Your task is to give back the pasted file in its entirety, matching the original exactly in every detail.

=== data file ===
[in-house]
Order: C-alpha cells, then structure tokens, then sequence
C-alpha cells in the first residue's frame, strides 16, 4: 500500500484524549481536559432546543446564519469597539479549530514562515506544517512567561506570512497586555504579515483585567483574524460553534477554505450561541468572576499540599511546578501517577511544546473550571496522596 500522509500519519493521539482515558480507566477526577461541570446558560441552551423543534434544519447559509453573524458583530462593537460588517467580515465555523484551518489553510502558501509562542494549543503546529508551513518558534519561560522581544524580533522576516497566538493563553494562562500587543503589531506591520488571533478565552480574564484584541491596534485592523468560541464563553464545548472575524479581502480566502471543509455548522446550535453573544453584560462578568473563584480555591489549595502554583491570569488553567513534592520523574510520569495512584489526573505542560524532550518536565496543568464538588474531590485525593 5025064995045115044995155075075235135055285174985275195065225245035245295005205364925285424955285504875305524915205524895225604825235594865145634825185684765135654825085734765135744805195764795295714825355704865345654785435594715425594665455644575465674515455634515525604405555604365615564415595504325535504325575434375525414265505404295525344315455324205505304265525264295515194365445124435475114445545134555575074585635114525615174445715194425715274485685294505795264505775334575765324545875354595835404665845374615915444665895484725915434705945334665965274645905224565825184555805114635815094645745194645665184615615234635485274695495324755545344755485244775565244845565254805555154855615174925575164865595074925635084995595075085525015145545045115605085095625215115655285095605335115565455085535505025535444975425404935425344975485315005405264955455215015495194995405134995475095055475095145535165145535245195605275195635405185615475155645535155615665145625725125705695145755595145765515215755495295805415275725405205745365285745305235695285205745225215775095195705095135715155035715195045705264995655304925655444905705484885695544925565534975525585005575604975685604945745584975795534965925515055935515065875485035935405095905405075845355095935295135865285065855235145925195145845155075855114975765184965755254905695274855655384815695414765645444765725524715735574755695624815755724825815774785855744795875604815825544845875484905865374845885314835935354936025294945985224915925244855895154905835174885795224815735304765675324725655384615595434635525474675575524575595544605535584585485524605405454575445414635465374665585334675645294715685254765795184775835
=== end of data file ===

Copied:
[in-house]
Order: C-alpha cells, then structure tokens, then sequence
C-alpha cells in the first residue's frame, strides 16, 4: 500500500484524549481536559432546543446564519469597539479549530514562515506544517512567561506570512497586555504579515483585567483574524460553534477554505450561541468572576499540599511546578501517577511544546473550571496522596 500522509500519519493521539482515558480507566477526577461541570446558560441552551423543534434544519447559509453573524458583530462593537460588517467580515465555523484551518489553510502558501509562542494549543503546529508551513518558534519561560522581544524580533522576516497566538493563553494562562500587543503589531506591520488571533478565552480574564484584541491596534485592523468560541464563553464545548472575524479581502480566502471543509455548522446550535453573544453584560462578568473563584480555591489549595502554583491570569488553567513534592520523574510520569495512584489526573505542560524532550518536565496543568464538588474531590485525593 5025064995045115044995155075075235135055285174985275195065225245035245295005205364925285424955285504875305524915205524895225604825235594865145634825185684765135654825085734765135744805195764795295714825355704865345654785435594715425594665455644575465674515455634515525604405555604365615564415595504325535504325575434375525414265505404295525344315455324205505304265525264295515194365445124435475114445545134555575074585635114525615174445715194425715274485685294505795264505775334575765324545875354595835404665845374615915444665895484725915434705945334665965274645905224565825184555805114635815094645745194645665184615615234635485274695495324755545344755485244775565244845565254805555154855615174925575164865595074925635084995595075085525015145545045115605085095625215115655285095605335115565455085535505025535444975425404935425344975485315005405264955455215015495194995405134995475095055475095145535165145535245195605275195635405185615475155645535155615665145625725125705695145755595145765515215755495295805415275725405205745365285745305235695285205745225215775095195705095135715155035715195045705264995655304925655444905705484885695544925565534975525585005575604975685604945745584975795534965925515055935515065875485035935405095905405075845355095935295135865285065855235145925195145845155075855114975765184965755254905695274855655384815695414765645444765725524715735574755695624815755724825815774785855744795875604815825544845875484905865374845885314835935354936025294945985224915925244855895154905835174885795224815735304765675324725655384615595434635525474675575524575595544605535584585485524605405454575445414635465374665585334675645294715685254765795184775835